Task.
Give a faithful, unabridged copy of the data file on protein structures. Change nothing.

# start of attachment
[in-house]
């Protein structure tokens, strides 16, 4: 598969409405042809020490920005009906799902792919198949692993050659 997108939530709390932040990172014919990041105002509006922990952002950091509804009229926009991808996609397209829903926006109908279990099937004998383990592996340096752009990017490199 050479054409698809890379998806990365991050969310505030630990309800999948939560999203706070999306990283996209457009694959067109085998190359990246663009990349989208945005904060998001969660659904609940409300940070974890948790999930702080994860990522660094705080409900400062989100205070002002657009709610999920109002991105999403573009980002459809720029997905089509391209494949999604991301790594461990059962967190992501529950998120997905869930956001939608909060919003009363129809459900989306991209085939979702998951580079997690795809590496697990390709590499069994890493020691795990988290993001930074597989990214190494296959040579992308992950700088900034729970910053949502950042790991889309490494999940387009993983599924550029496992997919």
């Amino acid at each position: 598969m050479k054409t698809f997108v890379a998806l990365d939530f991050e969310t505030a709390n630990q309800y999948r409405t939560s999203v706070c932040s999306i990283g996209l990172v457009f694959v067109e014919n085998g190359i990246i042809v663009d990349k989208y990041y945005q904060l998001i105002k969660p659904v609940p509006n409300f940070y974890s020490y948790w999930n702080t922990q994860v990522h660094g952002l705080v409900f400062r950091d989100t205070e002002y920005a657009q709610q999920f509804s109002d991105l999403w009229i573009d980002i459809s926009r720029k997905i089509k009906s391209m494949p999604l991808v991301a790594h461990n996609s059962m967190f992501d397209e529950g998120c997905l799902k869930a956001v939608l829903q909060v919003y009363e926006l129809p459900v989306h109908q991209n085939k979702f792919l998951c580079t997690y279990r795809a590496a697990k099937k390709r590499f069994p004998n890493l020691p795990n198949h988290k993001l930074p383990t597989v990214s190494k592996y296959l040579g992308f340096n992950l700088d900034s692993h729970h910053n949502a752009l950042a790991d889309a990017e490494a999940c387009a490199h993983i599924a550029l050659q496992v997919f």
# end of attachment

[in-house]
């Protein structure tokens, strides 16, 4: 598969409405042809020490920005009906799902792919198949692993050659 997108939530709390932040990172014919990041105002509006922990952002950091509804009229926009991808996609397209829903926006109908279990099937004998383990592996340096752009990017490199 050479054409698809890379998806990365991050969310505030630990309800999948939560999203706070999306990283996209457009694959067109085998190359990246663009990349989208945005904060998001969660659904609940409300940070974890948790999930702080994860990522660094705080409900400062989100205070002002657009709610999920109002991105999403573009980002459809720029997905089509391209494949999604991301790594461990059962967190992501529950998120997905869930956001939608909060919003009363129809459900989306991209085939979702998951580079997690795809590496697990390709590499069994890493020691795990988290993001930074597989990214190494296959040579992308992950700088900034729970910053949502950042790991889309490494999940387009993983599924550029496992997919």
């Amino acid at each position: 598969m050479k054409t698809f997108v890379a998806l990365d939530f991050e969310t505030a709390n630990q309800y999948r409405t939560s999203v706070c932040s999306i990283g996209l990172v457009f694959v067109e014919n085998g190359i990246i042809v663009d990349k989208y990041y945005q904060l998001i105002k969660p659904v609940p509006n409300f940070y974890s020490y948790w999930n702080t922990q994860v990522h660094g952002l705080v409900f400062r950091d989100t205070e002002y920005a657009q709610q999920f509804s109002d991105l999403w009229i573009d980002i459809s926009r720029k997905i089509k009906s391209m494949p999604l991808v991301a790594h461990n996609s059962m967190f992501d397209e529950g998120c997905l799902k869930a956001v939608l829903q909060v919003y009363e926006l129809p459900v989306h109908q991209n085939k979702f792919l998951c580079t997690y279990r795809a590496a697990k099937k390709r590499f069994p004998n890493l020691p795990n198949h988290k993001l930074p383990t597989v990214s190494k592996y296959l040579g992308f340096n992950l700088d900034s692993h729970h910053n949502a752009l950042a790991d889309a990017e490494a999940c387009a490199h993983i599924a550029l050659q496992v997919f």